A dog at home means longer life and better cardiovascular health, especially for heart attack and stroke survivors who live alone, according to a new study and a separate meta-analysis on the subject.

Prior studies have shown that dog ownership alleviates social isolation, improves physical activity and even lowers blood pressure.

“The two new studies provide good, quality data indicating dog ownership is associated with reduced cardiac and all-cause mortality,” said Glenn N.Levine, Chair of the writing group of the American Heart Association’s scientific statement on pet ownership.

Researchers in this study compared the health outcomes of dog owners and non-owners after a heart attack or stroke using health data provided by the Swedish National Patient Register.

The patients studied were Swedish residents aged 40-85 who experienced a heart attack or an ischemic stroke from 2001-2012.

Dog
Having a dog is associated with increased physical exercise, lower blood pressure levels and better cholesterol. Pixabay

Compared to people who did not own a dog, researchers found that for dog owners, the risk of death for heart attack patients living alone after hospitalization was 33 per cent lower, and 15 per cent lower for those living with a partner or child.

The risk of death for stroke patients living alone after hospitalization was 27 per cent lower and 12 per cent lower for those living with a partner or child.

In the study, nearly 182,000 people were recorded to have had a heart attack, with almost 6 per cent being dog owners, and nearly 155,000 people were recorded to have had an ischemic stroke, with almost 5 per cent being dog owners.

The lower risk of death associated with dog ownership could be explained by an increase in physical activity and the decreased depression and loneliness, both of which have been connected to dog ownership in previous studies.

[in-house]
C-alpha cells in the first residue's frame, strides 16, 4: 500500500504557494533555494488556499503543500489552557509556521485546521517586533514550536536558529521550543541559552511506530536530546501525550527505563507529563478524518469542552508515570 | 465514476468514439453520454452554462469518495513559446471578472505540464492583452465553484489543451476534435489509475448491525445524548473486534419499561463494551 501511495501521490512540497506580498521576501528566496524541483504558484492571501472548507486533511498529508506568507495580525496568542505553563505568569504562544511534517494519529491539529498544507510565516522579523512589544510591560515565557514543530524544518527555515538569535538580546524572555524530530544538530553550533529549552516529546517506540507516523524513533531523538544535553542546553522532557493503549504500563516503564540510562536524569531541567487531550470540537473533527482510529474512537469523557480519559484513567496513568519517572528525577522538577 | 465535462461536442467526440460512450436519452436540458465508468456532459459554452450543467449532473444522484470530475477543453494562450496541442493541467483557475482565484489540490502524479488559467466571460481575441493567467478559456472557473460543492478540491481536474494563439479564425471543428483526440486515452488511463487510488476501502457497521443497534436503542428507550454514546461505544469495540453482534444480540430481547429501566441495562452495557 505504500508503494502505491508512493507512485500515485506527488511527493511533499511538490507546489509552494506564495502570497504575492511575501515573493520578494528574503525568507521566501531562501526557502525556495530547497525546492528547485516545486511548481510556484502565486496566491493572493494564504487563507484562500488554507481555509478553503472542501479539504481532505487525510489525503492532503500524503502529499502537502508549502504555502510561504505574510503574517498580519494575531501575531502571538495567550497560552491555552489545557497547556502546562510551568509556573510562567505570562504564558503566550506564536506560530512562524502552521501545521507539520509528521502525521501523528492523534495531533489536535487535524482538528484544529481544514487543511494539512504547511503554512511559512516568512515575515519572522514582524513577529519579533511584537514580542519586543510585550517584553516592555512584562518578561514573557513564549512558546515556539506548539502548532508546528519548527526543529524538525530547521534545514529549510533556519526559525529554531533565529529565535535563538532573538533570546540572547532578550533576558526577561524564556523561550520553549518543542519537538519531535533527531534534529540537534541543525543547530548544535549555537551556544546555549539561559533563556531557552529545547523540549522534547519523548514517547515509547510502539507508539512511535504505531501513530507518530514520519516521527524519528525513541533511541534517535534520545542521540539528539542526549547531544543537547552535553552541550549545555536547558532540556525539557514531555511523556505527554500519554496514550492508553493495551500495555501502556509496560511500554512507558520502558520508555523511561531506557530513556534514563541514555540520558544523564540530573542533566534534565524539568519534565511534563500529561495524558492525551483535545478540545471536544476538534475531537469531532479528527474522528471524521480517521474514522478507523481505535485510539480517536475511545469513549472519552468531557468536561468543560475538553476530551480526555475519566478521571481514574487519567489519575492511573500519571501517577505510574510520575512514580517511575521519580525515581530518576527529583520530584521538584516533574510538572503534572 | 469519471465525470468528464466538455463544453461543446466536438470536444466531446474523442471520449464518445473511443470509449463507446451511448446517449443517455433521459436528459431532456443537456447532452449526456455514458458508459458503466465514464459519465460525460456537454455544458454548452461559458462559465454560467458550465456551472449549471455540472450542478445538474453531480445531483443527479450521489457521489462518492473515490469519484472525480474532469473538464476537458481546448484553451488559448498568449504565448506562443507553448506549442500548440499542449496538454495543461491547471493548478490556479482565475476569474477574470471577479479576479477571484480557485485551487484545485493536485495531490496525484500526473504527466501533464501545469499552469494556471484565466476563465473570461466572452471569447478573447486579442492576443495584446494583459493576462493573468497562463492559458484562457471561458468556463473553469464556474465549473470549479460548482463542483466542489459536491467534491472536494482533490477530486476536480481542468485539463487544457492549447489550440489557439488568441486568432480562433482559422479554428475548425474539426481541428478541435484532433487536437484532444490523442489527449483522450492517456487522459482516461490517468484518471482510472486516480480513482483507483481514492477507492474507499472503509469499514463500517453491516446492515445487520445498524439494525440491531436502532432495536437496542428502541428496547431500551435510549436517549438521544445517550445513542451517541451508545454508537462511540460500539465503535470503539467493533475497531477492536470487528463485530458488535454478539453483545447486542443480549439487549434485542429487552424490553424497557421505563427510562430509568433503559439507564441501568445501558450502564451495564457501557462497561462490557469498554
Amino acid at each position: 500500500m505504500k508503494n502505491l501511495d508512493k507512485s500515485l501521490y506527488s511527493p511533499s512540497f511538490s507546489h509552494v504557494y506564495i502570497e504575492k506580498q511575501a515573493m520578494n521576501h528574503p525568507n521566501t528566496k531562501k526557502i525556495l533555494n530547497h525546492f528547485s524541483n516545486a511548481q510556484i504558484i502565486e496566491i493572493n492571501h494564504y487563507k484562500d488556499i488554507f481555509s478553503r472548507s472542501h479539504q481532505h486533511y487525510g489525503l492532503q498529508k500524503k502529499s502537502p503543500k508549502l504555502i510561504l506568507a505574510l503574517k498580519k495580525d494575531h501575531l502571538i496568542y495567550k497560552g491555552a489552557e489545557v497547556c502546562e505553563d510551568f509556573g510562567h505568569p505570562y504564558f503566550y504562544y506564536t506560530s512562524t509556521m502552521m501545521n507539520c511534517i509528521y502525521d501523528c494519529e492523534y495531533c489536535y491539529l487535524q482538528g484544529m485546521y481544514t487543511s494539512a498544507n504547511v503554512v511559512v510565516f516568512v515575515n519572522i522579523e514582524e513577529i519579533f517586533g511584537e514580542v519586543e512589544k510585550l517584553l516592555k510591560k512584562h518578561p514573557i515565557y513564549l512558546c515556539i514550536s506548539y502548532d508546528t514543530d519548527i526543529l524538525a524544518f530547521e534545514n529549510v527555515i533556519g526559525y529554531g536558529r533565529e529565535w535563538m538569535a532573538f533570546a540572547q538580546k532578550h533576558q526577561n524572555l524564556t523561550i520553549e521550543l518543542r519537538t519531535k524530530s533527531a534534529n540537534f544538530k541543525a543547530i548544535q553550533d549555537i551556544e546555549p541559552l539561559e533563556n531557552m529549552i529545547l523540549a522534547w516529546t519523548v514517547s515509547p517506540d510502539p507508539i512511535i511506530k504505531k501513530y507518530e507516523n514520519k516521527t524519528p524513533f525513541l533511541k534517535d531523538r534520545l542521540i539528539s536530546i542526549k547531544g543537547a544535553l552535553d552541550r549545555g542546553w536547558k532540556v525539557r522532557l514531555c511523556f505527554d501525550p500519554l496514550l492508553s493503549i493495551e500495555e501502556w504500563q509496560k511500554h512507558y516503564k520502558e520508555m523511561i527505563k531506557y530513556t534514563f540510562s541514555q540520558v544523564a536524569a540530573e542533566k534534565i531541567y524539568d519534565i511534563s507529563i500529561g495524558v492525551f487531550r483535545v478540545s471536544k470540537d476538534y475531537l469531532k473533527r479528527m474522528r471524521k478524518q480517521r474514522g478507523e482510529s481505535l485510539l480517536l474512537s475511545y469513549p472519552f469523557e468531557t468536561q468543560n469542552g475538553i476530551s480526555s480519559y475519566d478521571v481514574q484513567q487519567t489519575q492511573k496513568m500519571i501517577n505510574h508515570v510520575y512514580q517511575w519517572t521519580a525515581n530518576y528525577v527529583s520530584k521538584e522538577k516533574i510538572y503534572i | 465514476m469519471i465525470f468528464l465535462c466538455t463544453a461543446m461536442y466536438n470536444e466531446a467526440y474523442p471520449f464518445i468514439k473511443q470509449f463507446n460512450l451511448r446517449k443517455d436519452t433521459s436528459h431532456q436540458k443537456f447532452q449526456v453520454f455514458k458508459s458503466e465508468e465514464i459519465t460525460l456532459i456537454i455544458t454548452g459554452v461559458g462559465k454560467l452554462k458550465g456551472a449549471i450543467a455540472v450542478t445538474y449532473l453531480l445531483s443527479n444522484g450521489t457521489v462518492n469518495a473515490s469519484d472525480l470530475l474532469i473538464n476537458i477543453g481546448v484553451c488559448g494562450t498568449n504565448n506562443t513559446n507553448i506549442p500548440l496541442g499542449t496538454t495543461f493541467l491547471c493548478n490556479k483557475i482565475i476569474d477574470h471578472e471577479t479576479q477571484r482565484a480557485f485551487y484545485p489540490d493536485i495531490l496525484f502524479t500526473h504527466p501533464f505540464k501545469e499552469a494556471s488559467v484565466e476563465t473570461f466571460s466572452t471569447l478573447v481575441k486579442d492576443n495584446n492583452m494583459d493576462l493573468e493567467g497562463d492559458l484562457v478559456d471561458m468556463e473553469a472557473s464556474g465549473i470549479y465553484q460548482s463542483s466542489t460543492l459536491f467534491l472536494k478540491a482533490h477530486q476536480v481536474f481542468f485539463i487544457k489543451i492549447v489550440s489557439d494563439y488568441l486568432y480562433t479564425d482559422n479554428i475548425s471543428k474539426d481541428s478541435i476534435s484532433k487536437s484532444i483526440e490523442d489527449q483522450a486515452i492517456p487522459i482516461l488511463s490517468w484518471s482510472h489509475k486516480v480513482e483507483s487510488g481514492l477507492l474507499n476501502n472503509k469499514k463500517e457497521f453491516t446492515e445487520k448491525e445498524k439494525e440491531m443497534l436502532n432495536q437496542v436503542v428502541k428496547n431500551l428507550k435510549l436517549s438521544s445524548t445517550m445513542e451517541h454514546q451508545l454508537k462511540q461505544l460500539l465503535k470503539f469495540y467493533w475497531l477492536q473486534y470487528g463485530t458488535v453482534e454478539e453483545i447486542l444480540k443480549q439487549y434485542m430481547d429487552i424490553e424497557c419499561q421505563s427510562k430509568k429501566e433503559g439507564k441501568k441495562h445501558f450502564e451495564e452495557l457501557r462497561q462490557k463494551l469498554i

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Compared to people who do not own a dog, Study says that for dog owners, the risk of death for heart attack patients living alone after hospitalization is 33 per cent lower. Pixabay

“Keeping a dog is a good motivation for physical activity, which is an important factor in rehabilitation and mental health,” said Tove Fall, professor at Uppsala University in Sweden.

In the meta-analysis, Researchers reviewed patient data of over 3.8 million people taken from 10 separate studies for a composite meta-analysis study.

Researchers found that compared to non-owners, dog owners experienced a 24 per cent reduced risk of all-cause mortality, 65 per cent reduced risk of mortality after heart attack; and 31 per cent reduced risk of mortality due to cardiovascular-related issues.

“Having a dog was associated with increased physical exercise, lower blood pressure levels and better cholesterol profile in previous reports,” said Caroline Kramer, Assistant Professor of Medicine at the University of Toronto.

ALSO READ: Microsoft Planning to Launch a New Keyboard with Emoji Menu

The findings of the study and meta-analysis were published in Circulation: Cardiovascular Quality and Outcomes, a journal of the American Heart Association. (IANS)